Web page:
Economic relations

China forms an integral part of the global supply chain, and India too is heavily dependent on Chinese imports, ranging from a variety of raw materials to critical components. China accounted for over 5% of India’s total exports in financial year 2019-20 and more than 14% of imports.

According to data from 2019, a staggering 70% of electronic components, 45% of consumer durables, 70% of Active Pharmaceutical Ingredients (APIs), and 40% of leather goods come from China.

Products such as fertilizers are 76% cheaper, electronic circuits 23%, and data processing units around 10% cheaper if made in China.

Dumping is a practice of selling goods in a foreign country at a price below their domestic selling price, after allowing for differences accruing from transportation expenses, tariffs, and other cost justifications.

The deluge of imports from China has adversely affected India’s manufacturing sector, forced many industrial units to operate at below capacity levels and in some cases to shut down.

The Chinese goods are competitively priced not just due to better manufacturing ecosystem that it possess but it is also due to support of the Chinese government, manipulating its currency to maintain export competitiveness and unfair trade practices like export subsidies in contravention to WTO regulations.

It is clear that there is increasing trade deficit between the countries which has only accelerated post Covid.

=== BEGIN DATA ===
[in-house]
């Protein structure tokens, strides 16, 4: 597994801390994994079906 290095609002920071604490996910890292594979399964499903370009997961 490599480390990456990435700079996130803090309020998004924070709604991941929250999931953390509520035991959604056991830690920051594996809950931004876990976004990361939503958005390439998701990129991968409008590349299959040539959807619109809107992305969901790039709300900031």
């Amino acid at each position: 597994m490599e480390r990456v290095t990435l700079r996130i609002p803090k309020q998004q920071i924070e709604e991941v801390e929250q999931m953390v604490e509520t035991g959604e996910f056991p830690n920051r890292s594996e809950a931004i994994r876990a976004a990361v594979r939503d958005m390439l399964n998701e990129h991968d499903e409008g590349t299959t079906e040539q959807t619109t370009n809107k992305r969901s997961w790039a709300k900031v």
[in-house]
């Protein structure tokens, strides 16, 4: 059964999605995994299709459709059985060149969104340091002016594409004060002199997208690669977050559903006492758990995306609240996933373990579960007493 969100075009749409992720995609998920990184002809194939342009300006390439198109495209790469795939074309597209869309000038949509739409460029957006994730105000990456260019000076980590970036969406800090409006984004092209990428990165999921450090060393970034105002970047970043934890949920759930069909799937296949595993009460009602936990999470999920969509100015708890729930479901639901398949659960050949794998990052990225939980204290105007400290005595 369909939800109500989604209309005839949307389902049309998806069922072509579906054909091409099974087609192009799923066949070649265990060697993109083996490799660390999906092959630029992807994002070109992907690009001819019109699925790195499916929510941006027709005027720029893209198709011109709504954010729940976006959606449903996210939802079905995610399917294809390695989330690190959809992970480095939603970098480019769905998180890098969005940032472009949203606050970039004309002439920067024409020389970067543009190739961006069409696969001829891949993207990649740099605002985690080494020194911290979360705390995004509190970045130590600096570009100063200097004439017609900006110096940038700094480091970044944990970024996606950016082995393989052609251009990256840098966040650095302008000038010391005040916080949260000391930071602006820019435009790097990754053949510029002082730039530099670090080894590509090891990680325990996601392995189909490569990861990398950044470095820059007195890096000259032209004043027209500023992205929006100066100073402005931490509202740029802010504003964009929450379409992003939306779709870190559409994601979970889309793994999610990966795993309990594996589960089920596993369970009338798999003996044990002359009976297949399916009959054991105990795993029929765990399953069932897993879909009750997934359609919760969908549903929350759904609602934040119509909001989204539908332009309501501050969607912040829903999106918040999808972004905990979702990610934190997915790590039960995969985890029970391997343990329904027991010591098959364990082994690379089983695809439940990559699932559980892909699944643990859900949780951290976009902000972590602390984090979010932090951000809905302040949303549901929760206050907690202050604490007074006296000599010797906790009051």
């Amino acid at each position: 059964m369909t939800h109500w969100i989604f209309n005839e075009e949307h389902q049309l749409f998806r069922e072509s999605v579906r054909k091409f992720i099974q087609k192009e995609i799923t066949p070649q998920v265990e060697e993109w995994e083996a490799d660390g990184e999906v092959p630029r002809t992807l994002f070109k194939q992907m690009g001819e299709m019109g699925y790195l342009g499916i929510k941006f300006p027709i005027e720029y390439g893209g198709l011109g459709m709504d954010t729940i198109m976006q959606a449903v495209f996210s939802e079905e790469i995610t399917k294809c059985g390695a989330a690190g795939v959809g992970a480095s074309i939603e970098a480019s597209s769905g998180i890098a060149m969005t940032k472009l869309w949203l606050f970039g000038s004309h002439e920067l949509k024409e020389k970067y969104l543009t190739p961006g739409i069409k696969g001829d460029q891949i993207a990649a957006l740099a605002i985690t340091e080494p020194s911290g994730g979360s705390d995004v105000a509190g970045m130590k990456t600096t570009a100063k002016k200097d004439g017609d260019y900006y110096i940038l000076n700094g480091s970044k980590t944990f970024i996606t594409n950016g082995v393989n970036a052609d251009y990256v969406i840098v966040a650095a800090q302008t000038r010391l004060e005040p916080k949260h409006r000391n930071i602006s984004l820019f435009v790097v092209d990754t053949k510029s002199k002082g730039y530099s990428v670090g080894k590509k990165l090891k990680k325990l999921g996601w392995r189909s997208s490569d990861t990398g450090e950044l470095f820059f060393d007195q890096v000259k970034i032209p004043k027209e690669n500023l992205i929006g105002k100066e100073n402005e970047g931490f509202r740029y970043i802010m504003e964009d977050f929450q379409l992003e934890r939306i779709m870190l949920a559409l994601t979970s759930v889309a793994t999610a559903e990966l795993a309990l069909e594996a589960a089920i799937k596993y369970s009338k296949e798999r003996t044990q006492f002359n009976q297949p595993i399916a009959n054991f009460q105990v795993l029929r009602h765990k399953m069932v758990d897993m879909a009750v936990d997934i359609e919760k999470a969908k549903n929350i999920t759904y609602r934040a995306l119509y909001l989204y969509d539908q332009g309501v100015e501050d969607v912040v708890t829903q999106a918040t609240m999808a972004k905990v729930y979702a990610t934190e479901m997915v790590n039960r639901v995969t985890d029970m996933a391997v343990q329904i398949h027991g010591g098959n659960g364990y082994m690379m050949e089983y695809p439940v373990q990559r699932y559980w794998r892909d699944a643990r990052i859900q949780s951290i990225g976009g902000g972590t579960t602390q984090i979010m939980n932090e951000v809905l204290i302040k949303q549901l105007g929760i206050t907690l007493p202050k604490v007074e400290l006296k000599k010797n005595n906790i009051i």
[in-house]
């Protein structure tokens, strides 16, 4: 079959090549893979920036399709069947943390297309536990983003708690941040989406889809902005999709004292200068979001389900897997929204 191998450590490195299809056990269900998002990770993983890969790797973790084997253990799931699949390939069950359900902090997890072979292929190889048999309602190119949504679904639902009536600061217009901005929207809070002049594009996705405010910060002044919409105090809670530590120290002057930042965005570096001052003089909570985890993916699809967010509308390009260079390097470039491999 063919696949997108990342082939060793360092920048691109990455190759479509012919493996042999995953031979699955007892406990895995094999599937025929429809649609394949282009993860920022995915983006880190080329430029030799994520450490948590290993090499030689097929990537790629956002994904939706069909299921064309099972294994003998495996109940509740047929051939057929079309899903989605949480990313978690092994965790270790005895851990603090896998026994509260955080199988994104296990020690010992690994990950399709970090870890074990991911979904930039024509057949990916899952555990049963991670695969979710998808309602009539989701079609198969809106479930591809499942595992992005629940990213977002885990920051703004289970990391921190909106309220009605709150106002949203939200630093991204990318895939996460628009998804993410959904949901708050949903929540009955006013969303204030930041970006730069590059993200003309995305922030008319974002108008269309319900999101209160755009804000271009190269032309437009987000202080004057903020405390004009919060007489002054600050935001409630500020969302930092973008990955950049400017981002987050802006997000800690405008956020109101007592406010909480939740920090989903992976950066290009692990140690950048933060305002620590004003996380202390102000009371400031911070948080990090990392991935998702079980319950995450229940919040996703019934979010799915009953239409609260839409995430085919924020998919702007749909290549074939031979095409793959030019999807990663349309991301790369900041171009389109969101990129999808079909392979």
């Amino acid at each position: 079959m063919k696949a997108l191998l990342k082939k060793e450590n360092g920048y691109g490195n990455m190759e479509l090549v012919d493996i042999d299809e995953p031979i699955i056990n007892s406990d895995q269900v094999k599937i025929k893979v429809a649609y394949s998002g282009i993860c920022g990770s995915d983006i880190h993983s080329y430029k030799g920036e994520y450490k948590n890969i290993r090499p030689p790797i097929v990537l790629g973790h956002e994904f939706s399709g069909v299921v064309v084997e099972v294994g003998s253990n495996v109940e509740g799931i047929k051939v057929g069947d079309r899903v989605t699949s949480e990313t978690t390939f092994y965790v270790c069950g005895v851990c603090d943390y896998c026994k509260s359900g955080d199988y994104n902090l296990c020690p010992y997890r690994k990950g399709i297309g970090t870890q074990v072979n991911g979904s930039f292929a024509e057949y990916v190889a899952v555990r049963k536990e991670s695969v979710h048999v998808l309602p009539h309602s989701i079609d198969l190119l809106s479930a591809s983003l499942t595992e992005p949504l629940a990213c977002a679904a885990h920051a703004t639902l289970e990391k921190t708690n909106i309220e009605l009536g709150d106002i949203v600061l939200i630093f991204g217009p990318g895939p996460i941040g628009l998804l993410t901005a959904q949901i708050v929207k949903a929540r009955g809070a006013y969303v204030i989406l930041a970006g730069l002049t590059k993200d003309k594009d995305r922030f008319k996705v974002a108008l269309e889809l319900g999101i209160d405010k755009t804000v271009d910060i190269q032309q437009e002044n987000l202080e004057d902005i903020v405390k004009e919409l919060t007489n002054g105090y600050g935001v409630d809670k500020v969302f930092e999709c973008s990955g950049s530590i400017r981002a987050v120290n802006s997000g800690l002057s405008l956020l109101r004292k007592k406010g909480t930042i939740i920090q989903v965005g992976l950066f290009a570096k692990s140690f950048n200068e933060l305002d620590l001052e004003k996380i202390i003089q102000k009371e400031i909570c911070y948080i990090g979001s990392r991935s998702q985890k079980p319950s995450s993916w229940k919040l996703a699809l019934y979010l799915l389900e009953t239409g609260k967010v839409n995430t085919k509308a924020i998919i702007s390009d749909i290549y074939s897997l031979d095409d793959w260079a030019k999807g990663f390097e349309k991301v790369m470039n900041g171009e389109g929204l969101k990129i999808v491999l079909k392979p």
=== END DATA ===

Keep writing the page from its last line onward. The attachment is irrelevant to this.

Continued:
1. China’s dominance in low cost manufacturing.
  2. China is well integrated in the global supply chain.
  3. India’s poor manufacturing capacity underpinned by lack of reforms in Land, labor and capital utilisation.
  4. The recent COVID issue has permanently damaged many MSME’s in India, making it difficult for the manufacturing companies to source intermediate products.
  5. To protect domestic players from cheap imports, India has imposed anti-dumping duty on as many as 99 Chinese products including Chemicals, petrochemicals, fibre, yarn, pharmaceutical, rubber etc.
  1. Ambitious programme of Make in India to encourage manufacturing industries and achieve a target of an increase in manufacturing sector growth to 12-14% per annum over the medium term.
  2. Declined joining RCEP as it would lead to a flood of cheap Chinese goods crowding out Indian-produced products.
  3. India has taken up issue of Software and Pharmaceutical exports not being allowed in China.
  4. Indian Government banning many of the Chinese Apps for security reasons.
  1. India in spite of being net buyer of Chinese products isn’t at great advantage to encash it against China in other policy matters. That is because though China is India’s biggest trade partner, India constitutes only 4% Chinese export market. Any measure to impose import duty would have limited impact on its trade.
  2. India has enormous security implication for being highly dependent of Chinese electronics goods. The recent decision by India to leave out Huawei in 5g trials is an affirmation of the above fact.
  3. Bleeding of Indian small scale industries which produced products like Agarbattis, toys etc. due to dumping by China.